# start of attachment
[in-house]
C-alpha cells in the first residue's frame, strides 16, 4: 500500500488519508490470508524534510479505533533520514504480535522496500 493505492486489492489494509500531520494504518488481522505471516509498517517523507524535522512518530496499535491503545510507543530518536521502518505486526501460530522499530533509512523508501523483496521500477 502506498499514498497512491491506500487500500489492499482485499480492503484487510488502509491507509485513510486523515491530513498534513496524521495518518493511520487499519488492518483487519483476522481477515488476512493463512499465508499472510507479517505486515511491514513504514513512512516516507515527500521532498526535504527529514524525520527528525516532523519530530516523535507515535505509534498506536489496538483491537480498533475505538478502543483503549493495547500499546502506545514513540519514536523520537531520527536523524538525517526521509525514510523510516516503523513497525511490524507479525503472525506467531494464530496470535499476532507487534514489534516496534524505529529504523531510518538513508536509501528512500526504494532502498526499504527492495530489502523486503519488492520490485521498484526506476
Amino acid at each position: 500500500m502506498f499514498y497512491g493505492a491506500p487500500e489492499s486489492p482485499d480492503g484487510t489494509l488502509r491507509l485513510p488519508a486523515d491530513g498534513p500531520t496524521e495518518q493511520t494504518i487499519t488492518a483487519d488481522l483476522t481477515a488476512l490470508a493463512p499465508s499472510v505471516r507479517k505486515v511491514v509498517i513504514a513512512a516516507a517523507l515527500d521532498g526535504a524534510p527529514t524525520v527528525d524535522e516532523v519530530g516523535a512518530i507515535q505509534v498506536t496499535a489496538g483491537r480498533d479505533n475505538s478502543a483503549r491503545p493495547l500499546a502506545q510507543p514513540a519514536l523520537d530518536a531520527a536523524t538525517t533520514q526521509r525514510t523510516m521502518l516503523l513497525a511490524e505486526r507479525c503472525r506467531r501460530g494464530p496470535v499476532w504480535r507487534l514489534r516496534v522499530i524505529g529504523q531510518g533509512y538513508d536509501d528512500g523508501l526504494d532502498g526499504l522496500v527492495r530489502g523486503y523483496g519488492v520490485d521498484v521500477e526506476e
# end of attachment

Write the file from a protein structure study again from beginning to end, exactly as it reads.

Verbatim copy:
[in-house]
C-alpha cells in the first residue's frame, strides 16, 4: 500500500488519508490470508524534510479505533533520514504480535522496500 493505492486489492489494509500531520494504518488481522505471516509498517517523507524535522512518530496499535491503545510507543530518536521502518505486526501460530522499530533509512523508501523483496521500477 502506498499514498497512491491506500487500500489492499482485499480492503484487510488502509491507509485513510486523515491530513498534513496524521495518518493511520487499519488492518483487519483476522481477515488476512493463512499465508499472510507479517505486515511491514513504514513512512516516507515527500521532498526535504527529514524525520527528525516532523519530530516523535507515535505509534498506536489496538483491537480498533475505538478502543483503549493495547500499546502506545514513540519514536523520537531520527536523524538525517526521509525514510523510516516503523513497525511490524507479525503472525506467531494464530496470535499476532507487534514489534516496534524505529529504523531510518538513508536509501528512500526504494532502498526499504527492495530489502523486503519488492520490485521498484526506476
Amino acid at each position: 500500500m502506498f499514498y497512491g493505492a491506500p487500500e489492499s486489492p482485499d480492503g484487510t489494509l488502509r491507509l485513510p488519508a486523515d491530513g498534513p500531520t496524521e495518518q493511520t494504518i487499519t488492518a483487519d488481522l483476522t481477515a488476512l490470508a493463512p499465508s499472510v505471516r507479517k505486515v511491514v509498517i513504514a513512512a516516507a517523507l515527500d521532498g526535504a524534510p527529514t524525520v527528525d524535522e516532523v519530530g516523535a512518530i507515535q505509534v498506536t496499535a489496538g483491537r480498533d479505533n475505538s478502543a483503549r491503545p493495547l500499546a502506545q510507543p514513540a519514536l523520537d530518536a531520527a536523524t538525517t533520514q526521509r525514510t523510516m521502518l516503523l513497525a511490524e505486526r507479525c503472525r506467531r501460530g494464530p496470535v499476532w504480535r507487534l514489534r516496534v522499530i524505529g529504523q531510518g533509512y538513508d536509501d528512500g523508501l526504494d532502498g526499504l522496500v527492495r530489502g523486503y523483496g519488492v520490485d521498484v521500477e526506476e